Disney's planned live-action remake of The Little Mermaid, starring Halle Bailey as the title character, has reportedly postponed production. The film, which was slated to begin filming later this month, is among the projects that Disney has placed on hold in response to the coronavirus pandemic.
According to The Hollywood Reporter, Disney made the decision nine days before production was set to begin. For the film, Halle will be joined by Jonah Hauer-King, who was cast as Prince Eric. There's been a lot of chatter over the rest of the cast, which is rumored to include Awkwafina as the voice of Scuttle, Javier Bardem as King Triton, Daveed Diggs as the voice of Sebastian, Melissa McCarthy as Ursula, and Jacob Tremblay as the voice of Flounder.
Although no one associated with the film has tested positive for COVID-19, Disney explained the thinking behind its decision in a statement. "While there have been no confirmed cases of COVID-19 on our productions, after considering the current environment and the best interests of our cast and crew, we have made the decision to pause production on some of our live-action films for a short time," a spokesperson for Disney told The Hollywood Reporter. "We will continue to assess the situation and restart as soon as feasible.” THR reports that other Disney films including Peter Pan & Wendy, plus Shrunk, a sequel to 1980s classic Honey, I Shrunk the Kids, are also on delay.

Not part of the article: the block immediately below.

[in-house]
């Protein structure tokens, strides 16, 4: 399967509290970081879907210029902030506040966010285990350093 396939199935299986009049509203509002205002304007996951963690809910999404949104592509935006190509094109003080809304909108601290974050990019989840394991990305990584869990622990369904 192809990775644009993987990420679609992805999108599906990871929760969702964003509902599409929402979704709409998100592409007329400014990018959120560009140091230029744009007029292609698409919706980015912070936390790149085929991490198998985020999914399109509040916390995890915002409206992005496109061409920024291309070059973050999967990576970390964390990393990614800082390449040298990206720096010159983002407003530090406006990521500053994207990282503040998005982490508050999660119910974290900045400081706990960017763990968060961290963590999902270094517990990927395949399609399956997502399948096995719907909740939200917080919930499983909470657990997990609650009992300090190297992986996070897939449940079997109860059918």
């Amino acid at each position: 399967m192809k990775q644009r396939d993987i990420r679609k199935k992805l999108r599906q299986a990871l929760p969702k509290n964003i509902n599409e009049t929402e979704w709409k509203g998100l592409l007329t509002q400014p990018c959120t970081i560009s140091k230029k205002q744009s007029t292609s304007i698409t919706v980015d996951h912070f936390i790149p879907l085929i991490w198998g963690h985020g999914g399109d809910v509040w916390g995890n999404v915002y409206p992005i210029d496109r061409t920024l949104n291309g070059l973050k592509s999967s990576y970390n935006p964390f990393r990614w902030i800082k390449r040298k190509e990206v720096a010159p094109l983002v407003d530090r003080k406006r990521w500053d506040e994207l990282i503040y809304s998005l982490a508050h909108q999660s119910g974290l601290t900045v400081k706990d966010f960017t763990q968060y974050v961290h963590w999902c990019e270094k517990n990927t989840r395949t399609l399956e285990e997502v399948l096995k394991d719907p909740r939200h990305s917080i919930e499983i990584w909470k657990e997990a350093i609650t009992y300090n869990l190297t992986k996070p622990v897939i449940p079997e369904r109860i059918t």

There's no word on how and if the postponement might affect the film's release date, but in recent days, Disney had delayed the premiere dates of films including Mulan and New Mutants.
COVID-19, a contagious disease that impacts the respiratory system, has been the cause of frequent recent delays and cancellations across all industries. Production has been halted on Riverdale and Euphoria, while major sporting events and concerts, including Billie Eilish's current North American tour, have been cancelled and postponed.
News of the delays and schedule changes is unfortunate, but it's best to remain aware of how these precautionary actions are helpful for the greater good. It's important to do your part to possibly slow the spread of the disease, but if you find yourself feeling anxious or overwhelmed by constant reporting, it's fine to take a break, unplug from social media, or reach out to speak with a trusted adult or expert.
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Originally Appeared on Teen Vogue